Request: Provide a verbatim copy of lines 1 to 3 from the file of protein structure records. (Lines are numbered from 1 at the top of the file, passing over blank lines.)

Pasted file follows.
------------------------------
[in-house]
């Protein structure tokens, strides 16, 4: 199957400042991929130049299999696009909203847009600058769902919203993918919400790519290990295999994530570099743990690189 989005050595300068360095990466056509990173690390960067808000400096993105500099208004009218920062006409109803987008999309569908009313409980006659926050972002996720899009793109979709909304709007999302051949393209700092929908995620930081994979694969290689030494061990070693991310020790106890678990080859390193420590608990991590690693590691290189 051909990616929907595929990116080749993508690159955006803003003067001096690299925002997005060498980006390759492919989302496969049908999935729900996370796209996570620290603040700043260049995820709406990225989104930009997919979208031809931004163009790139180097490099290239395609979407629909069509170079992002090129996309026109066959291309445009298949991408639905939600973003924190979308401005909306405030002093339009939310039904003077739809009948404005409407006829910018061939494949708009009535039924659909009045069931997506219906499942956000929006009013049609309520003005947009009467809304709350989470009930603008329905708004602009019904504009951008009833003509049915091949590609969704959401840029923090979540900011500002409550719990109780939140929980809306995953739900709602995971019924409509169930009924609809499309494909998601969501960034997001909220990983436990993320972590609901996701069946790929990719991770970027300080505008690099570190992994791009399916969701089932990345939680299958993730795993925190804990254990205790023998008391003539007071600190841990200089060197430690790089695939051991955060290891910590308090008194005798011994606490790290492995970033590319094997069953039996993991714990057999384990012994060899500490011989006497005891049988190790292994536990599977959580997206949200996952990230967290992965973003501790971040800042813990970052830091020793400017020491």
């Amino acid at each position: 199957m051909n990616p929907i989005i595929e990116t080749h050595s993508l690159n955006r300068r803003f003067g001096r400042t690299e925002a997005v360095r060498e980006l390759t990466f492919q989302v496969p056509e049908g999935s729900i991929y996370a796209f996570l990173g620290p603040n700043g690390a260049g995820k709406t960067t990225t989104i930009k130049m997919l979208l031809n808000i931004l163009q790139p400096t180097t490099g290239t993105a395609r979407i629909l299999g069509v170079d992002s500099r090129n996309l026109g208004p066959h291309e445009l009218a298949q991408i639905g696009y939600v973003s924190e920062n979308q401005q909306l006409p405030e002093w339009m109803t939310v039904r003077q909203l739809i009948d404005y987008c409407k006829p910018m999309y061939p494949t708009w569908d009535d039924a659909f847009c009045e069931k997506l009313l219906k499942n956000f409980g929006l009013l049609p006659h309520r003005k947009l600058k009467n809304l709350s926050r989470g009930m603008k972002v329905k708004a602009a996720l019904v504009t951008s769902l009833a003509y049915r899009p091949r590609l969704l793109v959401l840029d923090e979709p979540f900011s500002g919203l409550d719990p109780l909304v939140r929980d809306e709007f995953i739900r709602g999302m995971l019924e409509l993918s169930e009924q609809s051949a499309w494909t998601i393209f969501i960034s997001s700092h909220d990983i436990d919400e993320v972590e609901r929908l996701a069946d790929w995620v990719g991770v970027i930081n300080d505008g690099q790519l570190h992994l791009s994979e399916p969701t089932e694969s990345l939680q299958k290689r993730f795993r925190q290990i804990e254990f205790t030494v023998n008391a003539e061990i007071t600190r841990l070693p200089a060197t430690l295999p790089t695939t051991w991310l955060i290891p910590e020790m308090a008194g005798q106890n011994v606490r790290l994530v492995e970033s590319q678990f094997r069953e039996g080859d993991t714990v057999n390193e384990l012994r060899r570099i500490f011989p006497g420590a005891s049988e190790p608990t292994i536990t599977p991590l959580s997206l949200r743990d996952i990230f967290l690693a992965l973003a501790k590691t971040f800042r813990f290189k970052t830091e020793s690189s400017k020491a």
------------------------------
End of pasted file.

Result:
[in-house]
């Protein structure tokens, strides 16, 4: 199957400042991929130049299999696009909203847009600058769902919203993918919400790519290990295999994530570099743990690189 989005050595300068360095990466056509990173690390960067808000400096993105500099208004009218920062006409109803987008999309569908009313409980006659926050972002996720899009793109979709909304709007999302051949393209700092929908995620930081994979694969290689030494061990070693991310020790106890678990080859390193420590608990991590690693590691290189 051909990616929907595929990116080749993508690159955006803003003067001096690299925002997005060498980006390759492919989302496969049908999935729900996370796209996570620290603040700043260049995820709406990225989104930009997919979208031809931004163009790139180097490099290239395609979407629909069509170079992002090129996309026109066959291309445009298949991408639905939600973003924190979308401005909306405030002093339009939310039904003077739809009948404005409407006829910018061939494949708009009535039924659909009045069931997506219906499942956000929006009013049609309520003005947009009467809304709350989470009930603008329905708004602009019904504009951008009833003509049915091949590609969704959401840029923090979540900011500002409550719990109780939140929980809306995953739900709602995971019924409509169930009924609809499309494909998601969501960034997001909220990983436990993320972590609901996701069946790929990719991770970027300080505008690099570190992994791009399916969701089932990345939680299958993730795993925190804990254990205790023998008391003539007071600190841990200089060197430690790089695939051991955060290891910590308090008194005798011994606490790290492995970033590319094997069953039996993991714990057999384990012994060899500490011989006497005891049988190790292994536990599977959580997206949200996952990230967290992965973003501790971040800042813990970052830091020793400017020491």
């Amino acid at each position: 199957m051909n990616p929907i989005i595929e990116t080749h050595s993508l690159n955006r300068r803003f003067g001096r400042t690299e925002a997005v360095r060498e980006l390759t990466f492919q989302v496969p056509e049908g999935s729900i991929y996370a796209f996570l990173g620290p603040n700043g690390a260049g995820k709406t960067t990225t989104i930009k130049m997919l979208l031809n808000i931004l163009q790139p400096t180097t490099g290239t993105a395609r979407i629909l299999g069509v170079d992002s500099r090129n996309l026109g208004p066959h291309e445009l009218a298949q991408i639905g696009y939600v973003s924190e920062n979308q401005q909306l006409p405030e002093w339009m109803t939310v039904r003077q909203l739809i009948d404005y987008c409407k006829p910018m999309y061939p494949t708009w569908d009535d039924a659909f847009c009045e069931k997506l009313l219906k499942n956000f409980g929006l009013l049609p006659h309520r003005k947009l600058k009467n809304l709350s926050r989470g009930m603008k972002v329905k708004a602009a996720l019904v504009t951008s769902l009833a003509y049915r899009p091949r590609l969704l793109v959401l840029d923090e979709p979540f900011s500002g919203l409550d719990p109780l909304v939140r929980d809306e709007f995953i739900r709602g999302m995971l019924e409509l993918s169930e009924q609809s051949a499309w494909t998601i393209f969501i960034s997001s700092h909220d990983i436990d919400e993320v972590e609901r929908l996701a069946d790929w995620v990719g991770v970027i930081n300080d505008g690099q790519l570190h992994l791009s994979e399916p969701t089932e694969s990345l939680q299958k290689r993730f795993r925190q290990i804990e254990f205790t030494v023998n008391a003539e061990i007071t600190r841990l070693p200089a060197t430690l295999p790089t695939t051991w991310l955060i290891p910590e020790m308090a008194g005798q106890n011994v606490r790290l994530v492995e970033s590319q678990f094997r069953e039996g080859d993991t714990v057999n390193e384990l012994r060899r570099i500490f011989p006497g420590a005891s049988e190790p608990t292994i536990t599977p991590l959580s997206l949200r743990d996952i990230f967290l690693a992965l973003a501790k590691t971040f800042r813990f290189k970052t830091e020793s690189s400017k020491a």